Care for the Environment – Judaism

Menorah - symbol of JudaismAs part of the Interfaith Call to Action auspiced by United Nations Environment Program and other multifaith organisations, we will, each month, present the view of one religion on the Environment and Care for the Environment. Religions to be covered include Indigenous Traditions, Judaism, Christianity, Islam, Zoroastrianism, the Bahá’í Faith, Hinduism, the Jain Religion, Buddhism, the Sikh Religion, Confucianism, Daoism, Shinto, and in summary, Environmental Ethics: Points of Agreement among the World’s Religions. This month, Care for the Environment features the teachings of Judaism.


The festivals of the Jewish religion do call upon us to stand before God, in awe at his majesty, trembling before His judgements, but that is not the dominant mood of the Jewish faith. The festivals celebrate, in joy, the cycle of the season of nature. The rabbis even insisted that: “He who has denied himself any one of the rightful joys of this world is a sinner” (Baba Kama 91b). The highest form of obedience to God’s commandments is to do them not in mere acceptance but in the nature of union with Him. In such a joyous encounter between man and God, the very rightness of the world is affirmed.

The encounter of God and man in nature is thus conceived in Judaism as a seamless web with man as the leader, and custodian of the natural world. Even in the many centuries when Jews were most involved in their own most immediate dangers and destiny, this universalist concern has never withered. …Now, when the whole world is in peril, when the environment is in danger of being poisoned, and various species, both plant and animal, are becoming extinct, it is our Jewish responsibility to put the defence of the whole of nature at the very centre of our concern … Man was given dominion over nature, but he was commanded to behave towards the rest of creation with justice and compassion. Man lives, always, in tension between his power and the limits set by conscience. — The Jewish Declaration on Nature: Rabbi Arthur Hertzberg, Vice President, World Jewish Congress, Assisi 1986.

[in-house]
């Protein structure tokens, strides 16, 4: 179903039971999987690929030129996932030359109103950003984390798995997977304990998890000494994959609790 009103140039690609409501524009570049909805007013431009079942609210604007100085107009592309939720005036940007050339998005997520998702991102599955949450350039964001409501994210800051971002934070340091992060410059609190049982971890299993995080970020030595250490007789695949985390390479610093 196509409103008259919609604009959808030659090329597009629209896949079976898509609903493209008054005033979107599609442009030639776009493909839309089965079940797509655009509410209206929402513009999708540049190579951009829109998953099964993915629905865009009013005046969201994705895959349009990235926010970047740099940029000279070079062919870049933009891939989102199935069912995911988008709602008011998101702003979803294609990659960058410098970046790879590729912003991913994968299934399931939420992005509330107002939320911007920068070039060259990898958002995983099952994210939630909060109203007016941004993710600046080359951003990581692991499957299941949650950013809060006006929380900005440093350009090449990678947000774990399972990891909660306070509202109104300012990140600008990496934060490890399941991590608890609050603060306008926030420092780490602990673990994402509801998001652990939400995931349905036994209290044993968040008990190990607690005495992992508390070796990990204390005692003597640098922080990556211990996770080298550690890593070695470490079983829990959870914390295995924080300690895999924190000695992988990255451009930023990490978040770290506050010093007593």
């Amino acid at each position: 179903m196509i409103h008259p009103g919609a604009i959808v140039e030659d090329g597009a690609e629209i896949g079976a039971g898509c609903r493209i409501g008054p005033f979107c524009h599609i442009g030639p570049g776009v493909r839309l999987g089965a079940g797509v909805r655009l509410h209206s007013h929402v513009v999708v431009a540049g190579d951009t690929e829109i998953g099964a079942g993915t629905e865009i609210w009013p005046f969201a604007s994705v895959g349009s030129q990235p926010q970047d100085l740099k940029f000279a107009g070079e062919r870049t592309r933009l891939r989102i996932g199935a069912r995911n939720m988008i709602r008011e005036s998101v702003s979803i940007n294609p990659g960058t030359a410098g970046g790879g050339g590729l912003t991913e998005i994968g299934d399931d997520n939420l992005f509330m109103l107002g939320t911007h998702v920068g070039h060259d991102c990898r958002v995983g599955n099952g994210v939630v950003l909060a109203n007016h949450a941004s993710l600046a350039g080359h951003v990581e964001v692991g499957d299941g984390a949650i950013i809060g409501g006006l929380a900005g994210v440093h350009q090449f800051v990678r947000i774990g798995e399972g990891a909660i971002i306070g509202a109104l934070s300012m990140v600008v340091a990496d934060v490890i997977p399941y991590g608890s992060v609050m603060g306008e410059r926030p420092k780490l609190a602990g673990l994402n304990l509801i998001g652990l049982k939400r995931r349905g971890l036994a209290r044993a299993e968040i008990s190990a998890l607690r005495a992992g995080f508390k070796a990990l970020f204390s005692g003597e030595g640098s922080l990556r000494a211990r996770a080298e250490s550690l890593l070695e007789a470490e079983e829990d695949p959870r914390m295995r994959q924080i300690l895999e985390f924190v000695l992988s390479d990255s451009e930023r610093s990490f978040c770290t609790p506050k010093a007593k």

Jewish shepherd boy
Photo by Kevin Bubriski.

God creates Earth and all who live
on it, and sees that it is Good

When God was about to create heaven and earth, the earth was a chaos, unformed, and on the chaotic waters’ face there was darkness. Then God’s spirit glided over the face of the waters, and God said, “Let there be light!” – and there was light. And when God saw how good the light was, God divided the light from the darkness …